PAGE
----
The ignition element assembly in the M125 Electric primer maintained the same configuration since the 1984 cartridge qualification.

To fix the lacquer issue, the Picatinny engineering team recommended adding a plastic liner design into the HERO primer configuration. The plastic liner is a tube inserted in the primer body that provides a more effective moisture seal for the benite. Picatinny engineers developed an engineering change proposal to incorporate the plastic tube into tank cartridge primers in 2011 as a superior design to the lacquer paint.


In addition to the improvements above, an investigation of a 2002 tank fire at Fort Hood, Texas, led Picatinny engineers to discover that tank cartridges were very susceptible to initiation by radio frequencies if the primer was in contact with any of the electrodes of the electronics in the tank. This discovery necessitated the Army to require primers to be HERO compliant. The radio frequency signals were not the cause of the tank fire, but the radio frequency susceptibility needed correction.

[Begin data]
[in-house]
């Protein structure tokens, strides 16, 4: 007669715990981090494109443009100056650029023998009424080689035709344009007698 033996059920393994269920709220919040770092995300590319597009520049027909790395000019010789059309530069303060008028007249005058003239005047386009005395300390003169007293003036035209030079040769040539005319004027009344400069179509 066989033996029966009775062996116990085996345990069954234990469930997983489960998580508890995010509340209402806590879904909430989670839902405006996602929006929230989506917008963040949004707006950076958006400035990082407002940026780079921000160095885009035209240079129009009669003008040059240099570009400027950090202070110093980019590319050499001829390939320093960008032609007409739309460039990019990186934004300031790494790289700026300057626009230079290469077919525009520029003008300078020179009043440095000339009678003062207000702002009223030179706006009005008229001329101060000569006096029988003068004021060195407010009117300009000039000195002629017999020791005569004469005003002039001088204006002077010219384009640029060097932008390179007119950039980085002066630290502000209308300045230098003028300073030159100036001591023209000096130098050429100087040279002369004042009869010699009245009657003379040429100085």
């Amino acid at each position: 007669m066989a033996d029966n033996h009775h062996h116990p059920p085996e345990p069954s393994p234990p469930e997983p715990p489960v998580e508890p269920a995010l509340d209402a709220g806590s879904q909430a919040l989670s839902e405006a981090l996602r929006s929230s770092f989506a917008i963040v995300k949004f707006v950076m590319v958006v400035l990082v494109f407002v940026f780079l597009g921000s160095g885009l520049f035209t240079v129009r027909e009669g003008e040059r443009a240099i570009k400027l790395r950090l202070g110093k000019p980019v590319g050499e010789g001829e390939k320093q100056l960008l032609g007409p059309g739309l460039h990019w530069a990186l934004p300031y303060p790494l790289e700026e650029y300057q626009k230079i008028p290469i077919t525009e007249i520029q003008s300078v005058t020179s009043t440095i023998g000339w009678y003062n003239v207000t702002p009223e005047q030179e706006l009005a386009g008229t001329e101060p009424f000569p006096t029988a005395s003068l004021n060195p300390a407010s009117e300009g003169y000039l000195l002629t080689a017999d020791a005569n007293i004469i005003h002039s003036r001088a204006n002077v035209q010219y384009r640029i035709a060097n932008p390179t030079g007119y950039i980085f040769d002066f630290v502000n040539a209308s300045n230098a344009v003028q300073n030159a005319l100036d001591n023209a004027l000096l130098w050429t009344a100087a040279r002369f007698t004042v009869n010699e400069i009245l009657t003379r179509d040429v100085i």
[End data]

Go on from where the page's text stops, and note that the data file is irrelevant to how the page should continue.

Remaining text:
NECESSARY PREPARATIONS: A Soldier assigned to 1st Armored Brigade Combat Team, 1st Cavalry Division carries a 120 mm tank round in December 2020, in preparation for qualification at Grafenwoehr Training Area, Germany. (Photo by . Thomas Stubblefield, 241st Mobile Public AffairsDetachment)